Installing a ventilation system to your home can keep indoor air from turning stuffy and balance humidity levels.
How Indoor Air Quality Affects Your Health
Mold, pollen and pet dander are ordinary pollution sources in your residence. Other supplies include household cleaners and volatile organic compounds (VOCs).
VOCs can be expelled by products in your home, such as building materials, flooring or furniture. They can also be detected in some air fresheners and scented candles. Heightened VOCs can lead to respiratory irritation, headaches and dizziness, among other symptoms.
Numerous scientific studies have learned respiratory diseases, asthma and other illnesses are due to poor indoor air quality. Allergies can also be worsened by indoor air quality issues.
10 Signs Your Home has Poor Indoor Air Quality
If your family has conditions that are bad at home and get better when you leave, you may be suffering from indoor pollution. You should also talk to your doctor if you’re anxious about your health.
- Ongoing cold or flu symptoms. A sore throat or runny nose that never gets better could be related to air quality. This is especially true if you don’t feel sick when you leave your home.
- Watery, itchy or dry eyes. Your eyes are susceptible to indoor pollution and may react by becoming dry, itchy or watery.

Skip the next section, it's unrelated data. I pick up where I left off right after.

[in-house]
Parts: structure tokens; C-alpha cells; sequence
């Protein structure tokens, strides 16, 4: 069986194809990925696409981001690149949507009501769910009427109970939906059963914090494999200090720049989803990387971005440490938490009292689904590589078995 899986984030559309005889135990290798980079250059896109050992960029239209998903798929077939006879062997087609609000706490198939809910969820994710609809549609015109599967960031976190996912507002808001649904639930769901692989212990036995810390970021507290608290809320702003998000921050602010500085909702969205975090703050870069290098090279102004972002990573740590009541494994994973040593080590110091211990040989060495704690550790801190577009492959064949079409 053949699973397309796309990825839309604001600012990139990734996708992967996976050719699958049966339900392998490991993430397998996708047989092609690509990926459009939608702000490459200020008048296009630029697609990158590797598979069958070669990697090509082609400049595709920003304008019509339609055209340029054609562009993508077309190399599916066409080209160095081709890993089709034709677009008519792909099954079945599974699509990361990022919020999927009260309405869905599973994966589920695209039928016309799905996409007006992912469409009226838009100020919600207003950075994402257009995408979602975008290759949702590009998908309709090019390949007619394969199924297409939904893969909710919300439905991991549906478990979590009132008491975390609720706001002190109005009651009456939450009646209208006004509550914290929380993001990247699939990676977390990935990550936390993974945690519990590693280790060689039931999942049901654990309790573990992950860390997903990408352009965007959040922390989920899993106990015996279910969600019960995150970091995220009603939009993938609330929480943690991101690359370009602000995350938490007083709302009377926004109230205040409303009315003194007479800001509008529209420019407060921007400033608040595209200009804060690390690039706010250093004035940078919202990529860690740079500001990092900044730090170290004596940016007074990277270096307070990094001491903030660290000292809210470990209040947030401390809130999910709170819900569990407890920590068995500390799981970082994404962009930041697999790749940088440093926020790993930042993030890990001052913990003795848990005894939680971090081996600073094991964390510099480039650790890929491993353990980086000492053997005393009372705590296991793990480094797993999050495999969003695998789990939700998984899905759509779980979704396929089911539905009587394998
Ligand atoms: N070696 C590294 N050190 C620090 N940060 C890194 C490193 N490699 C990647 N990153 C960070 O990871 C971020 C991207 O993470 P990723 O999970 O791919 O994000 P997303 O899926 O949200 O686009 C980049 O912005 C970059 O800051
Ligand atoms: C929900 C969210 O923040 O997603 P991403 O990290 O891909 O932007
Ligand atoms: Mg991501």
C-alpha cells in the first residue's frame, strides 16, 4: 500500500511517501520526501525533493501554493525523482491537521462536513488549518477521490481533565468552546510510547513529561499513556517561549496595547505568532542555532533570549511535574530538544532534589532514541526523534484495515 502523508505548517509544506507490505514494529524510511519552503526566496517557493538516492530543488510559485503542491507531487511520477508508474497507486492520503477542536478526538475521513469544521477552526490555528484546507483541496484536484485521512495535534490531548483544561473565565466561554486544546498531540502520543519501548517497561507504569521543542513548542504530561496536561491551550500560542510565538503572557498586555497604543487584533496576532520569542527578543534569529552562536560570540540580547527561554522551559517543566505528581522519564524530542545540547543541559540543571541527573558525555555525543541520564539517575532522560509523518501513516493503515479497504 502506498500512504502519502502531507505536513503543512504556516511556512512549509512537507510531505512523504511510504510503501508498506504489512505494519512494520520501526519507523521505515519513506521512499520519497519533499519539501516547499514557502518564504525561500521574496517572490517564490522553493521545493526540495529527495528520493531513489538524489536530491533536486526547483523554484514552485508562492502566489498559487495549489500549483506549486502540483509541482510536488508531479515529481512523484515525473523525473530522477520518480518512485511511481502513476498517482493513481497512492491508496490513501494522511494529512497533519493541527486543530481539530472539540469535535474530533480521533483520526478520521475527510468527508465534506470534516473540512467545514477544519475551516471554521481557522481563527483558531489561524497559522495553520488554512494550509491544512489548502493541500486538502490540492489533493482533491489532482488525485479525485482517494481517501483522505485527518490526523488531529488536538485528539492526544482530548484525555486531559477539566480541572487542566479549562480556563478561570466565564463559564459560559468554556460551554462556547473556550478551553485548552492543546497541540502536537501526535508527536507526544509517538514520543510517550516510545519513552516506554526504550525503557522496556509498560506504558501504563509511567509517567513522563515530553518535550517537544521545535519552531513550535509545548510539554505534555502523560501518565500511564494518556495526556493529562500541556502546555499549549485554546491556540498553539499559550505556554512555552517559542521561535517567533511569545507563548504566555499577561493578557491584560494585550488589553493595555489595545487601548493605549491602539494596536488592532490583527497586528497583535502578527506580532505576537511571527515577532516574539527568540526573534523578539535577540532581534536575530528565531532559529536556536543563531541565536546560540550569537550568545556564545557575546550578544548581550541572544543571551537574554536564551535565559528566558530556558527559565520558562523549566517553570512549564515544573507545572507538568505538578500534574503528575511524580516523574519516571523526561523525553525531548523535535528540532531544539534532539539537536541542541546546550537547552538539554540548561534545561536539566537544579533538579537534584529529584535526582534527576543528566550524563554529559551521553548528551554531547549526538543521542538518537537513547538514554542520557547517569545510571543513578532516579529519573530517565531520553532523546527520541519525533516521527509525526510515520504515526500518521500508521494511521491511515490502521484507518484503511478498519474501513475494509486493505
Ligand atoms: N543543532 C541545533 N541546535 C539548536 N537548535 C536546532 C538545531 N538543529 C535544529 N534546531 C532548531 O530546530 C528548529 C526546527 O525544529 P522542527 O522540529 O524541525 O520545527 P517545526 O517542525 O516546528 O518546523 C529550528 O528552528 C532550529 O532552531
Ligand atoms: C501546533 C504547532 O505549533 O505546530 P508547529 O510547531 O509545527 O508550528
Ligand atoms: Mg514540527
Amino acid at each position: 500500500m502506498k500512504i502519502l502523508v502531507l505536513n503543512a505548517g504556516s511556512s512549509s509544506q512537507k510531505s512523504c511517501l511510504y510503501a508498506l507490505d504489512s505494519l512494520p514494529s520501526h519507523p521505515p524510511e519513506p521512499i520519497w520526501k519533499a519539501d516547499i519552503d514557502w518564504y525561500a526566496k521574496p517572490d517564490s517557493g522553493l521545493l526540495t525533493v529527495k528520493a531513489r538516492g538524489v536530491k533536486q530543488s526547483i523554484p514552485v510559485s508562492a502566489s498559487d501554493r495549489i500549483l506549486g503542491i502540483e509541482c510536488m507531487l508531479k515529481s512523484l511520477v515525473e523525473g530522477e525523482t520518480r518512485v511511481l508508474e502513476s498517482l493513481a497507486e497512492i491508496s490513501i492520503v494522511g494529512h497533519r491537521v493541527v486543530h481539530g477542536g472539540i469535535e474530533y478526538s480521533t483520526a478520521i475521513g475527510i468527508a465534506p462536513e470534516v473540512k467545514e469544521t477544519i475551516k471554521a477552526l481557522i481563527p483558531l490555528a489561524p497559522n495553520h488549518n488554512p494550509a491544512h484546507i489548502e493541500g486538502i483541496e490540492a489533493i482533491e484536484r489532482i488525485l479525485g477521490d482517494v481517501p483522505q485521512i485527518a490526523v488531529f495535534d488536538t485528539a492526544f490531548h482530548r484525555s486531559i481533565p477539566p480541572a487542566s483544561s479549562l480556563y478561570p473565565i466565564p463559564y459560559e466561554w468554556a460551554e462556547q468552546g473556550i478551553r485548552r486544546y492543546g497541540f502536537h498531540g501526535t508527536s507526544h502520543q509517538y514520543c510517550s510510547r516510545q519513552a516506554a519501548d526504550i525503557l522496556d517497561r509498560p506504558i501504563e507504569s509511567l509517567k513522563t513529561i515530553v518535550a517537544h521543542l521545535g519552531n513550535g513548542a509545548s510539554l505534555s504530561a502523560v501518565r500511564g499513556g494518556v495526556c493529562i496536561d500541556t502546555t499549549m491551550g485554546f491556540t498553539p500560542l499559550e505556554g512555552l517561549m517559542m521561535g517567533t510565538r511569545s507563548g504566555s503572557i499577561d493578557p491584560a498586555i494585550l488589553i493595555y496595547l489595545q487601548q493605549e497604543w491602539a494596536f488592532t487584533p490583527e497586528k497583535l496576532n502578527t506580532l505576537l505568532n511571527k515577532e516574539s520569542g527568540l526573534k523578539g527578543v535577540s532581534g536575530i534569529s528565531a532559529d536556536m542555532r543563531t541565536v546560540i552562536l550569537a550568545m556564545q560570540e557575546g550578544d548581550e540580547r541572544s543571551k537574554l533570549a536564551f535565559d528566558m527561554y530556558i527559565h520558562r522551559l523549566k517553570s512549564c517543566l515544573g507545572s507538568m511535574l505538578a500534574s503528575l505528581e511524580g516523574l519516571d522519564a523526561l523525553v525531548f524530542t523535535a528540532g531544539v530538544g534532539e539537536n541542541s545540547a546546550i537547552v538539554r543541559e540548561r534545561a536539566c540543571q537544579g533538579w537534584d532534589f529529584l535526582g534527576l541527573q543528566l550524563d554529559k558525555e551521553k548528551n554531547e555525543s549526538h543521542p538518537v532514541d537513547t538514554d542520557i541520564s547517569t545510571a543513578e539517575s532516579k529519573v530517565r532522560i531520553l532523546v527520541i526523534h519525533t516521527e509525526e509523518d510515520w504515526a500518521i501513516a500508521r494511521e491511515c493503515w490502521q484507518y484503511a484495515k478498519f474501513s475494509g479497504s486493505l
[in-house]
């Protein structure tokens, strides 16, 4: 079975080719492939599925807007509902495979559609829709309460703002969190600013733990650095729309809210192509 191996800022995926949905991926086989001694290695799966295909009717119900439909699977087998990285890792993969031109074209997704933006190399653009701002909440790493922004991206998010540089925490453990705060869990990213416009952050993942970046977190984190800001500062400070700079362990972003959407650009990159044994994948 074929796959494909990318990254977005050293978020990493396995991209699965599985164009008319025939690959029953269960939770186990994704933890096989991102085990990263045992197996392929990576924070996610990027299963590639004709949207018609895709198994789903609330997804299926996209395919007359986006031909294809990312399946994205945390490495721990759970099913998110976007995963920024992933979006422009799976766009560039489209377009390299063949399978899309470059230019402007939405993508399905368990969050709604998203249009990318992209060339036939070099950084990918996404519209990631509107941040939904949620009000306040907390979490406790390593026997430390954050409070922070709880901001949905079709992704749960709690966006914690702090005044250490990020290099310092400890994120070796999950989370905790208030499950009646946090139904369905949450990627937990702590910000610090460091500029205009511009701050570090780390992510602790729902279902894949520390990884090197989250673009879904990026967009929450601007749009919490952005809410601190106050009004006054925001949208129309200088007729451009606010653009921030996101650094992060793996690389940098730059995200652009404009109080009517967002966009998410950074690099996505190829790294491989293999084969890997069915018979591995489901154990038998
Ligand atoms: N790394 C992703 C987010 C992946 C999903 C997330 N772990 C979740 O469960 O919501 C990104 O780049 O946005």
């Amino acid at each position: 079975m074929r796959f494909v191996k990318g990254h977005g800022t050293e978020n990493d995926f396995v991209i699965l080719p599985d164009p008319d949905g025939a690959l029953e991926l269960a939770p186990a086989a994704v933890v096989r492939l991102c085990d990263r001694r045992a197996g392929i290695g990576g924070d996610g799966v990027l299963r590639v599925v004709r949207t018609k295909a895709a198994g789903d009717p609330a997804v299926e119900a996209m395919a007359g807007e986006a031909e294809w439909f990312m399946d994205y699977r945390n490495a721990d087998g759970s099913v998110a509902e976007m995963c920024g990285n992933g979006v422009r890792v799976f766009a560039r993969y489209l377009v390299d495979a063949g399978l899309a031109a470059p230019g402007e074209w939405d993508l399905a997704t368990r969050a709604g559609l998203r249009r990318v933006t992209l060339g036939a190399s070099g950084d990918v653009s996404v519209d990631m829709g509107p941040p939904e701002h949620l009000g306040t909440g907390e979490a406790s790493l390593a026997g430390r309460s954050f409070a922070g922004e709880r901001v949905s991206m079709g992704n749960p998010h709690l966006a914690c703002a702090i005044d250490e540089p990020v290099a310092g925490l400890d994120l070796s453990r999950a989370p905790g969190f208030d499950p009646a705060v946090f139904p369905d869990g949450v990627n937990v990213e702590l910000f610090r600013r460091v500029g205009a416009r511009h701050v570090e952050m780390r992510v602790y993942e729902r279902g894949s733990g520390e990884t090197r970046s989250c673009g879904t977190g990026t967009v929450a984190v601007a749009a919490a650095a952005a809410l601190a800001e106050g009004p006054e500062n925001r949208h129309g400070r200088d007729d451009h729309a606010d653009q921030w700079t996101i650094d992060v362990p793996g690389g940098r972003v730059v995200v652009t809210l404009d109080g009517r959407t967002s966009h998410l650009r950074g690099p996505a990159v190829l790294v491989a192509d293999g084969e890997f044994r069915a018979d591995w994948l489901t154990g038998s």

- Fatigue or feeling lightheaded. Taking in chemical pollutants can have an influence on your energy levels.
- Frequent asthma attacks. Dust, pet dander, smoke and other triggers can be diffused through the air or get caught in carpet.
- Coughing and sneezing. Allergies or colds can lead to these symptoms, but they shouldn’t be worse at home.
- Too much dust despite regular cleaning. You may need to get a new air filter or add a filtration system from Chief/Bauer Service Experts.
- Humidity problems. Dryness can cause itchy eyes and amplify respiratory issues. Too much moisture can cause mold or mildew growth.
- Stale scents. Mold or mildew blossoms when the humidity in your home is too high.
- Hot or cold spots. This can be linked to air quality, especially if your HVAC system is having problems controlling temperature and humidity.
- Nausea. This can be a response to the chemicals or pollutants in your home. It can also be a symptom of high carbon monoxide levels. Check that you have a functional carbon monoxide detector in your home.